Murano Glass colors do not fade. They are not painted but are achieved by melting various minerals in the glass furnaces under high temperatures. Many designs of Murano vases, such as Filigrana, Reticello, Millefiori, or Sommerso, are based on the way glass canes and various glass layers are melted and merged together. Therefore, Murano Glass designs become permanent as soon as they cool down. Even gold accents on Murano Glass do not fade over time because 24K gold leaf is permanently bonded to the blown glass under high temperatures. 

When the glass artisan finishes their art glass piece, he or she puts it into a special annealing oven. There it stays for several days in order to not let it cool too fast and relieve internal stress. In that oven, the glassware cools very gradually under controlled conditions and is not prone to sudden breakage or shattering.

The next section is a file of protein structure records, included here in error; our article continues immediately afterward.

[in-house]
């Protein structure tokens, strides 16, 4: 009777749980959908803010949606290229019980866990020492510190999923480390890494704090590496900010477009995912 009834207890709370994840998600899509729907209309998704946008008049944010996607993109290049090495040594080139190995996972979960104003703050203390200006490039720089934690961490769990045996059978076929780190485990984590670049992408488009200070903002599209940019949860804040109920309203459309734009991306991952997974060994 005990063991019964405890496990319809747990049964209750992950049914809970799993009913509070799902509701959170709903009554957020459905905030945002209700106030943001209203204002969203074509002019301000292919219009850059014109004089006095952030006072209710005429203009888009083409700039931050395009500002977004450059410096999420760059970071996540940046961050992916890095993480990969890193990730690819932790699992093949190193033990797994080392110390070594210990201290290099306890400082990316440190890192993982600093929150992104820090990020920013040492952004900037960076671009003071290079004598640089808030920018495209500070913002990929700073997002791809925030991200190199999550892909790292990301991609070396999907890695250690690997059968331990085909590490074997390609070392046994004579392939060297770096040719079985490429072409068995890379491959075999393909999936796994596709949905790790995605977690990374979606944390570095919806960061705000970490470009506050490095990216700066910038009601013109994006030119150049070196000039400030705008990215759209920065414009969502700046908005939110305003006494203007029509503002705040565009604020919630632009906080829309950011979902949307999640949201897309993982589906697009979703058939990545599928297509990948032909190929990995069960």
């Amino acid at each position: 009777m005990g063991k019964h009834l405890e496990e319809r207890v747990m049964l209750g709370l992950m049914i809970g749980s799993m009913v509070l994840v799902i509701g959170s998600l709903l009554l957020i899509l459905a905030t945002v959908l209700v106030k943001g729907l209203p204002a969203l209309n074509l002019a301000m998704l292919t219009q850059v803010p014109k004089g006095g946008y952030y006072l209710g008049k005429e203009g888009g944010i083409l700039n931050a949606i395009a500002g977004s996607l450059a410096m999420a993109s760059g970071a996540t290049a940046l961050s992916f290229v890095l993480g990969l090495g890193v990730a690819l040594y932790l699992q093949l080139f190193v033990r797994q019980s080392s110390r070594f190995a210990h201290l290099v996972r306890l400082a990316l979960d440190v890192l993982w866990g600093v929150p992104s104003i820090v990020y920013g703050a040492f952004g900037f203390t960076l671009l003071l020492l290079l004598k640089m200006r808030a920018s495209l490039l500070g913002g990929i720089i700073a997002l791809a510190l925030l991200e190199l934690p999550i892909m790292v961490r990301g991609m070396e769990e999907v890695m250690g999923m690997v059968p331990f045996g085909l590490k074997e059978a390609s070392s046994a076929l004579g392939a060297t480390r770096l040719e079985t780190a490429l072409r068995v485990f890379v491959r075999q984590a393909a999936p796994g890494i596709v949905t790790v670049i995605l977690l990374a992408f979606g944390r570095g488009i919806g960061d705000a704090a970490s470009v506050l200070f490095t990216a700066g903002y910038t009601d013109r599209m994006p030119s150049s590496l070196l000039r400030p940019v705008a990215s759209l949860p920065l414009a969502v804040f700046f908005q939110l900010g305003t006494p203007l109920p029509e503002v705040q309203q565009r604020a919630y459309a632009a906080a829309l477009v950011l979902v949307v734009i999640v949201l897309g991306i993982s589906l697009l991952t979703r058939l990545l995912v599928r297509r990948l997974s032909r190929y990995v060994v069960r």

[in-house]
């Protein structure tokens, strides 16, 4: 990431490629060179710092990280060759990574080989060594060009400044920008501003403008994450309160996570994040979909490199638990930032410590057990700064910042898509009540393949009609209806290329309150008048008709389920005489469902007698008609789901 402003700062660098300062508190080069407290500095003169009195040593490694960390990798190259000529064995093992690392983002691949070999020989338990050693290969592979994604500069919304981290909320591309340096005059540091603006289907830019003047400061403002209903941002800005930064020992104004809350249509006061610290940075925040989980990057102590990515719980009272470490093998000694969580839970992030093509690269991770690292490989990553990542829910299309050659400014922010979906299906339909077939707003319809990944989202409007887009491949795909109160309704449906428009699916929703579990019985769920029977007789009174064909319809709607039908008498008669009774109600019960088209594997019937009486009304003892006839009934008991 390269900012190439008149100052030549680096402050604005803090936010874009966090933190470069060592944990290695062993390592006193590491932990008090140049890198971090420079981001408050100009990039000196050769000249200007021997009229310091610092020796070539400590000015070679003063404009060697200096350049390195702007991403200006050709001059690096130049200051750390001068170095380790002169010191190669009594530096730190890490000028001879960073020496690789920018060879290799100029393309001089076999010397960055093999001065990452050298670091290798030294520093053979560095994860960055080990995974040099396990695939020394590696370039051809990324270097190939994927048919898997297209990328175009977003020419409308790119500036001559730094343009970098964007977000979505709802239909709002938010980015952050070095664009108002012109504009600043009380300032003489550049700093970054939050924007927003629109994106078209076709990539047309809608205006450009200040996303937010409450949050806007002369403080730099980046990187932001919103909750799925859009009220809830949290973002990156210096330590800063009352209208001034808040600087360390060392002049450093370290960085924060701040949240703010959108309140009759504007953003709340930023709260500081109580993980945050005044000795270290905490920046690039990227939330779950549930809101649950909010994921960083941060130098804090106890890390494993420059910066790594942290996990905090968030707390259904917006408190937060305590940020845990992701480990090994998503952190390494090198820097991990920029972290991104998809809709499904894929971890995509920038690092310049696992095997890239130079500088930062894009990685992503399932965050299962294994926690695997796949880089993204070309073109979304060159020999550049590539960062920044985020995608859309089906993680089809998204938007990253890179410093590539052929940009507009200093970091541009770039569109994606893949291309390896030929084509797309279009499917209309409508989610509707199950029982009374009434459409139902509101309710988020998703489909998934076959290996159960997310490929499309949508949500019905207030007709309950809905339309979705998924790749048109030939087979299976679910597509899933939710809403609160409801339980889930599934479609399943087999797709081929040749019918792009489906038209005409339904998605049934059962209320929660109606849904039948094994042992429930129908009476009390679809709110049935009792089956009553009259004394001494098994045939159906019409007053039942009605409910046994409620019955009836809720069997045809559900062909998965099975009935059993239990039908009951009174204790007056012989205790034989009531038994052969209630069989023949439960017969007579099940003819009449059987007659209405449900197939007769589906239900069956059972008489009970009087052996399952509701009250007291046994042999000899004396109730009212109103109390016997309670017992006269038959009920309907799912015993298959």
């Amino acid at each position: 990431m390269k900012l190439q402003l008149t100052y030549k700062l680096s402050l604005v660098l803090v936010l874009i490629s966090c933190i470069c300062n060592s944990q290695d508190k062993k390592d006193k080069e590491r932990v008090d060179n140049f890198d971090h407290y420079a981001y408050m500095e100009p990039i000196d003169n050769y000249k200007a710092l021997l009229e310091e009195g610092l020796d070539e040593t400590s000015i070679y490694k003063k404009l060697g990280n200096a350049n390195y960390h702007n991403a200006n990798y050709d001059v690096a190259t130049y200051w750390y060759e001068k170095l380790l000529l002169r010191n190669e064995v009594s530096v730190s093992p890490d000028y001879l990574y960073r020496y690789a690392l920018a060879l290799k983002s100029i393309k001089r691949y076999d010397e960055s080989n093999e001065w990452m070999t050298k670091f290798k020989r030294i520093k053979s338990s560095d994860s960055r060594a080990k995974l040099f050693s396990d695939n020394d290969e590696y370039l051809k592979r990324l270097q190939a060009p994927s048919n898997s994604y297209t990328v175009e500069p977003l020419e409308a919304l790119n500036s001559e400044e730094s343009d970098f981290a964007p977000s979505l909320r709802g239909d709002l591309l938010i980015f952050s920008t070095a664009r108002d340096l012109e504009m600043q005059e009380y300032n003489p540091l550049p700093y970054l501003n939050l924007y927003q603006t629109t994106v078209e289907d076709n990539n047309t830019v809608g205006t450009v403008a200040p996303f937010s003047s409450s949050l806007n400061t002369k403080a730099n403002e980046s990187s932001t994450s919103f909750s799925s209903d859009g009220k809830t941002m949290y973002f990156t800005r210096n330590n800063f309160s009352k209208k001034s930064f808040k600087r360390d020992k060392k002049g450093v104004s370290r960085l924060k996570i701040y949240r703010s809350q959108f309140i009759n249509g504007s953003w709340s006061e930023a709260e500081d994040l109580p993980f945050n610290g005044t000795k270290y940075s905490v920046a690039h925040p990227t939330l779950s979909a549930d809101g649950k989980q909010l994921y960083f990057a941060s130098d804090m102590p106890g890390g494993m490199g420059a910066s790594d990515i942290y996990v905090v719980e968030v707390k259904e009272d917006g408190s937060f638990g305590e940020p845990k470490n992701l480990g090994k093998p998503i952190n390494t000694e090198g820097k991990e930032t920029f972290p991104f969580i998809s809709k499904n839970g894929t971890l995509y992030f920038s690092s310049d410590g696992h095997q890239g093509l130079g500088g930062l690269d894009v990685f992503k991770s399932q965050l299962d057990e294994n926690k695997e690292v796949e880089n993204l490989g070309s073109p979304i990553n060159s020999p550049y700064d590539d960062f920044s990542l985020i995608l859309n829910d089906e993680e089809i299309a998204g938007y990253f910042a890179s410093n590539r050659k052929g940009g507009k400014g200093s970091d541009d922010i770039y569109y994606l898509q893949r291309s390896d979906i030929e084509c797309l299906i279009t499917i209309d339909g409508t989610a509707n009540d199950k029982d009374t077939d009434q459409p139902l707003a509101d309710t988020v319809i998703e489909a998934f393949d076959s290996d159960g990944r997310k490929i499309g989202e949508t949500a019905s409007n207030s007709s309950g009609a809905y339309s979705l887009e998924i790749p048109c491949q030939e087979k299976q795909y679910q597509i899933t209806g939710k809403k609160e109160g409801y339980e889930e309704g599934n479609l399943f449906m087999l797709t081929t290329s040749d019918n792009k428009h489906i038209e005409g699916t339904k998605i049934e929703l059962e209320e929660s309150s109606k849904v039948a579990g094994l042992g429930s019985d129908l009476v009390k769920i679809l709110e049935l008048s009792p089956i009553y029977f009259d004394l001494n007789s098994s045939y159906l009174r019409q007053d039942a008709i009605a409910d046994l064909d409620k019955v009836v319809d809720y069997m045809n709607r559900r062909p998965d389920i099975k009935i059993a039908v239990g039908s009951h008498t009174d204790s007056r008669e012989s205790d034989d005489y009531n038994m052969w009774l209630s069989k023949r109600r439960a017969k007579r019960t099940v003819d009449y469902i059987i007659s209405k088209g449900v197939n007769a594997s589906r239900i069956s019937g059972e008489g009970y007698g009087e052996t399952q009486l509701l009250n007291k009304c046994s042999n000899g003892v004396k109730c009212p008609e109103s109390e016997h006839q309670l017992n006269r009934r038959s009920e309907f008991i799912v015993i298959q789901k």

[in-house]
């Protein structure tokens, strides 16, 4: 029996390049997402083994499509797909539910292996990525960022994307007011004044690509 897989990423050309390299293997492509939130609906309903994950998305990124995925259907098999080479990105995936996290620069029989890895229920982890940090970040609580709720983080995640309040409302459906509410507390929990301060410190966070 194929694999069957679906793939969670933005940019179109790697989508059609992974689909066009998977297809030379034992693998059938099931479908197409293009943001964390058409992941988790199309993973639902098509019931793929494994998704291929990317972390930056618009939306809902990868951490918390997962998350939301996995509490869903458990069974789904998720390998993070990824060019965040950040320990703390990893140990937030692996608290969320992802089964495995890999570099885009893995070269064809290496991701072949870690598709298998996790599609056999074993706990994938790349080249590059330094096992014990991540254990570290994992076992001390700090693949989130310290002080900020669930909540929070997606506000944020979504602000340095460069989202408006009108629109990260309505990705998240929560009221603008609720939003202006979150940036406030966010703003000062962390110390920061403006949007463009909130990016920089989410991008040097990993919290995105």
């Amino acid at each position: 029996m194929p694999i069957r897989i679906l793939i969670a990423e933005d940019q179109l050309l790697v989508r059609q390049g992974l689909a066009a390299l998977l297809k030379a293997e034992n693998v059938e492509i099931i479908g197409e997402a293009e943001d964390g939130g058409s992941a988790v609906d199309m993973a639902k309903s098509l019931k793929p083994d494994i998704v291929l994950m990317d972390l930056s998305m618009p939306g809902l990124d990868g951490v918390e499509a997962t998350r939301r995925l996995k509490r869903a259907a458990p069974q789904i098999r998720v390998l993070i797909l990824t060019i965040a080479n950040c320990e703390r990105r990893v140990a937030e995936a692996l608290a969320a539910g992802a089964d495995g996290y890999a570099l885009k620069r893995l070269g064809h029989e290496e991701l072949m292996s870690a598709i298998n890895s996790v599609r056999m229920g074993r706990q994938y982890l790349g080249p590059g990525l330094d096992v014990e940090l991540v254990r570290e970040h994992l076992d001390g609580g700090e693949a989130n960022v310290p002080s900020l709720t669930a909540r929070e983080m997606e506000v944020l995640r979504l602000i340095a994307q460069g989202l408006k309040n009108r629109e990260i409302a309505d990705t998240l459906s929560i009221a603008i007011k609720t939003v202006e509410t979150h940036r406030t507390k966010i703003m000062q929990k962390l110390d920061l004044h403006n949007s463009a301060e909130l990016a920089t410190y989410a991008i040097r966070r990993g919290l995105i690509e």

4. Blown Murano Glass vases, chandeliers, and sculptures are valuable artworks.

You may think that a Murano Glass vase you see in a gallery on Murano island is simply a colorful functional decor piece. However, such objects are considered works of art for the following reasons. 

Maestros that create them have been practicing the art of glassmaking for 30 years or more. Their creations showcase the fantasy, passion, inspiration, and talent of the artist who created them. These works of art relay bold experimentation as well as established methods of work with glass, which is an ever-changing and hard-to-master art medium. Finally, such objects bring to life hundreds of years of history and unique Murano tradition unparalleled anywhere in the world.

So, next time you ask yourself “is Murano Glass worth the money?” think about all these points. Look at the Murano Glass vase or an abstract sculpture, or a Christmas ornament you see online or in a shop in Venice and think of its heritage. If it is authentic and crafted in Murano, you will know why it is worth the steep price tag. You need to think of that price in the context of the art, the history, and the workmanship that goes into creating each Murano Glass object.